Review: Magpie by Elizabeth Day (2021)

Blurb

The exhilarating new novel from the bestselling author of The Party and How to Fail: a thrilling, stylish and psychologically astute story of jealousy, motherhood and power.

She has almost everything. The rest she’ll take.

Marisa may have only known Jake a few months, but she has never felt this certain about anyone. When he asks her to move in with him and they start trying for a baby, she knows she has finally found the steadfast love and support she has been looking for all her life.

But their relationship is tested when they take in a lodger, Kate, who has little regard for personal boundaries and seems to take an uncomfortable interest in Jake – as well as the baby they are hoping to have.

Why is Kate so obsessed with the couple? And, more worryingly, why doesn’t Jake share Marisa’s concern?

In her determination to find the answers, Marisa risks losing everything she holds dear…

Magpie is a tense, twisting, brilliantly written novel about mothers and children, envy and possession, and the dangers of getting everything you’ve ever dreamed of.

Review

I’m making a bit of a habit of devouring books in one sitting this month – I blame it on the fact that I keep picking up absolute bangers! Magpie is no exception – I stayed up till the early hours because I just had to keep reading.

It’s a tough book to review, because it’s so clever and twisty and it’s really best to go in without knowing too much about the plot. So I’ll keep this brief, and focus on what I CAN tell you. The writing is brilliant – sharp and immersive and tinged with a sense of menace throughout. It pulls you along, each storyline, past and present, equally gripping. It’s always tricky to go into flashbacks when the ‘real time’ plot is so absorbing, but Day is such a skilful storyteller that each carefully plotted section feels just as compelling as the last. And as the book progresses, the tension ramps up to almost unbearable levels – I was definitely holding my breath through certain passages.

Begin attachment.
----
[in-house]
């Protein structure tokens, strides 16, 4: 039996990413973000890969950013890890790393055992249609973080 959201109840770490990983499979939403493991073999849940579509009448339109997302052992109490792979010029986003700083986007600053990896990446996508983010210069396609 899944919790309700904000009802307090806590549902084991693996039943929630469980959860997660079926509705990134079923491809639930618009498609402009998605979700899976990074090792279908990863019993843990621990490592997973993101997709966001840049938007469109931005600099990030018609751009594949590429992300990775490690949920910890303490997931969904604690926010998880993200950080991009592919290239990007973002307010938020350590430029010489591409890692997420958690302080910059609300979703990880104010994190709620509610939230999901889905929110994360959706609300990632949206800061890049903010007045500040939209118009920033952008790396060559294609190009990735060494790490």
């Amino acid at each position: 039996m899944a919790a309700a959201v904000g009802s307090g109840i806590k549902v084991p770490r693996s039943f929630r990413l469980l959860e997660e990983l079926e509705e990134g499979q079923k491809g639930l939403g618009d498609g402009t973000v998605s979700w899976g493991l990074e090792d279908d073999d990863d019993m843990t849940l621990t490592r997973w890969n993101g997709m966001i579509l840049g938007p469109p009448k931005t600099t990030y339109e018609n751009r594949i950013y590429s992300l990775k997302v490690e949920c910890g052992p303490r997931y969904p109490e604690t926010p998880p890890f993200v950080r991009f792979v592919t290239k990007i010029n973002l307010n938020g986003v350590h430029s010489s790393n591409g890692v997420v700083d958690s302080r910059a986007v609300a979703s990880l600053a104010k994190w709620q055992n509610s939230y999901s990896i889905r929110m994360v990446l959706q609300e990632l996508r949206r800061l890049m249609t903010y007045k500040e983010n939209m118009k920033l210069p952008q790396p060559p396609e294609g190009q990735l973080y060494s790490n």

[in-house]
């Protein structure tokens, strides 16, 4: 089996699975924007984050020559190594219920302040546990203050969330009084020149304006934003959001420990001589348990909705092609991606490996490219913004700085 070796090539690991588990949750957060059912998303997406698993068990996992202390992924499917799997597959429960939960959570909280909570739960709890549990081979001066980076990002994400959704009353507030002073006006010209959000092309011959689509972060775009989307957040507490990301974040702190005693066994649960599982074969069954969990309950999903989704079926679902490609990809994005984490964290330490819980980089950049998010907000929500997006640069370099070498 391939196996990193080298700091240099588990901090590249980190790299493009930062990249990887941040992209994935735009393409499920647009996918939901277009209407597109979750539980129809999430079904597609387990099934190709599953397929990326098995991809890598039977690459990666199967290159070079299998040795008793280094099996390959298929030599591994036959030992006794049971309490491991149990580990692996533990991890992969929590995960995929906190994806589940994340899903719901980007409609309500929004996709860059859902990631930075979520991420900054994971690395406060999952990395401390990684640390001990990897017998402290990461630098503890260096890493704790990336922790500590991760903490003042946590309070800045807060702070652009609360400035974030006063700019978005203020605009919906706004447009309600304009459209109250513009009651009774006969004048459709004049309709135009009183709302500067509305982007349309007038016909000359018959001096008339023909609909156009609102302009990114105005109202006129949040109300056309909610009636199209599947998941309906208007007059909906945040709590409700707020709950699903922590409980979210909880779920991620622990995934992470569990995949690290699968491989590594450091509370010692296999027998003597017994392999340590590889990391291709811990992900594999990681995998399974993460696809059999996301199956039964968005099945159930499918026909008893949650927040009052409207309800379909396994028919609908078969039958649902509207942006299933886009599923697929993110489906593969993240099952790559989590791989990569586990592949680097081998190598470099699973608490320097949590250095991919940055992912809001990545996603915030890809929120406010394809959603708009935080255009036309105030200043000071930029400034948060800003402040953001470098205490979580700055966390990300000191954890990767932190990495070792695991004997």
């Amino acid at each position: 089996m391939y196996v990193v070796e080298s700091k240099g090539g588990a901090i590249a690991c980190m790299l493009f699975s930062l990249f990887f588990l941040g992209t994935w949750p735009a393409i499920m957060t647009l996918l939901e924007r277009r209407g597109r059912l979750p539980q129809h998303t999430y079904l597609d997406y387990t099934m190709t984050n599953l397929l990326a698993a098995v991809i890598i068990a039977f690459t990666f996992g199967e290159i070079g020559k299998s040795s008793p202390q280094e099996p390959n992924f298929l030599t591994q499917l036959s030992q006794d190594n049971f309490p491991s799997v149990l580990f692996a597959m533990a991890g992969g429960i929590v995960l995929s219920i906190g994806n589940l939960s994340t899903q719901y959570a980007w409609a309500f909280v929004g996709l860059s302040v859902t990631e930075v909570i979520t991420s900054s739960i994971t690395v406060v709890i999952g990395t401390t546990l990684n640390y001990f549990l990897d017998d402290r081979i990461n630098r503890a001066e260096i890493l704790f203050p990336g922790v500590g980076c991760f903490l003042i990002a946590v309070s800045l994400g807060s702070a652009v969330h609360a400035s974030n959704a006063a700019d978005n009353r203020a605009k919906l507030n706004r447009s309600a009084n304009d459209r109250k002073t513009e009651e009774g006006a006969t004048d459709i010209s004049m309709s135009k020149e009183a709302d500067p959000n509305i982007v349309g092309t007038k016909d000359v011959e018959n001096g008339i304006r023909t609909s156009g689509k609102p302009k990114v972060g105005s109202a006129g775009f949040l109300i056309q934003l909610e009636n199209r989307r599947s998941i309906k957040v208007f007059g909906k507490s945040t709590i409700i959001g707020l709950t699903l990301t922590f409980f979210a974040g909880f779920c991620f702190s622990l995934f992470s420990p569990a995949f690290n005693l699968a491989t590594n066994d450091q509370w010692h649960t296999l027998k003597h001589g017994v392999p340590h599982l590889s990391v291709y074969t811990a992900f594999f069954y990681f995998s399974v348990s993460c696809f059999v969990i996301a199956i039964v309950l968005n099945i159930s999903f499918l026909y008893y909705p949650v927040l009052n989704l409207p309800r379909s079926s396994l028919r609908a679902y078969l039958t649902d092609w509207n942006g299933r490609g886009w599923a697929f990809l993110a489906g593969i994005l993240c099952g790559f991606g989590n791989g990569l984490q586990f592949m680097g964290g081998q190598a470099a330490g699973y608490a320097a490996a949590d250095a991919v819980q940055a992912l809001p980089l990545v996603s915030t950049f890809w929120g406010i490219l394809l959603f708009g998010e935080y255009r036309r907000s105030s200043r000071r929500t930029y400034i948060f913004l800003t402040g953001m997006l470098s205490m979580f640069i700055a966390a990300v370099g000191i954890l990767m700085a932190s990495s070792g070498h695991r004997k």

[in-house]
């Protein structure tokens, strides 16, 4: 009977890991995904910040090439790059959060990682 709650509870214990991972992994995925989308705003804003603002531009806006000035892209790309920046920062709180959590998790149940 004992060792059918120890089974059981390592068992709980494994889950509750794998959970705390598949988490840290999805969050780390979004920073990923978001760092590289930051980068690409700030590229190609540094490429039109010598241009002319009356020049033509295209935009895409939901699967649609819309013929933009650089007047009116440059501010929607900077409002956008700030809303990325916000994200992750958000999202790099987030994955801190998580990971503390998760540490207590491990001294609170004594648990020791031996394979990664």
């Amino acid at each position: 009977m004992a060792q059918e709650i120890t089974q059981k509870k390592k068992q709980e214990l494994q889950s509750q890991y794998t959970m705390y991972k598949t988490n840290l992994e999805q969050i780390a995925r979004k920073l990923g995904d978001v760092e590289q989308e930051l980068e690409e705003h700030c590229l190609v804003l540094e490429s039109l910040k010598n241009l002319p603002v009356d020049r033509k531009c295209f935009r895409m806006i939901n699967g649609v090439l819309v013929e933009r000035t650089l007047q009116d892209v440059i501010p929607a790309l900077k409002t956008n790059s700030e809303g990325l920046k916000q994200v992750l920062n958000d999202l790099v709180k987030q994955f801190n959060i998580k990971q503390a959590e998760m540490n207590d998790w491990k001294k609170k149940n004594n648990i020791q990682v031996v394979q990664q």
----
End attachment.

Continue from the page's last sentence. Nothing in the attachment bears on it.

I really enjoyed the way the book explores the different sides of each of the characters – and not just the main characters, but people like Jake’s mother, Annabelle – my sympathies towards her waxed and waned, and it felt very like getting to know someone in real life, the layers gradually being pulled back. Marisa is a brilliantly complex protagonist, and the exploration of her inner life is so well done. I definitely recommend Magpie to anyone looking for a pacy, intelligent read that takes nothing for granted and delves far deeper than you initially expect. An excellent book.

Magpie by Elizabeth Day is published by HarperCollins and is available to purchase here.

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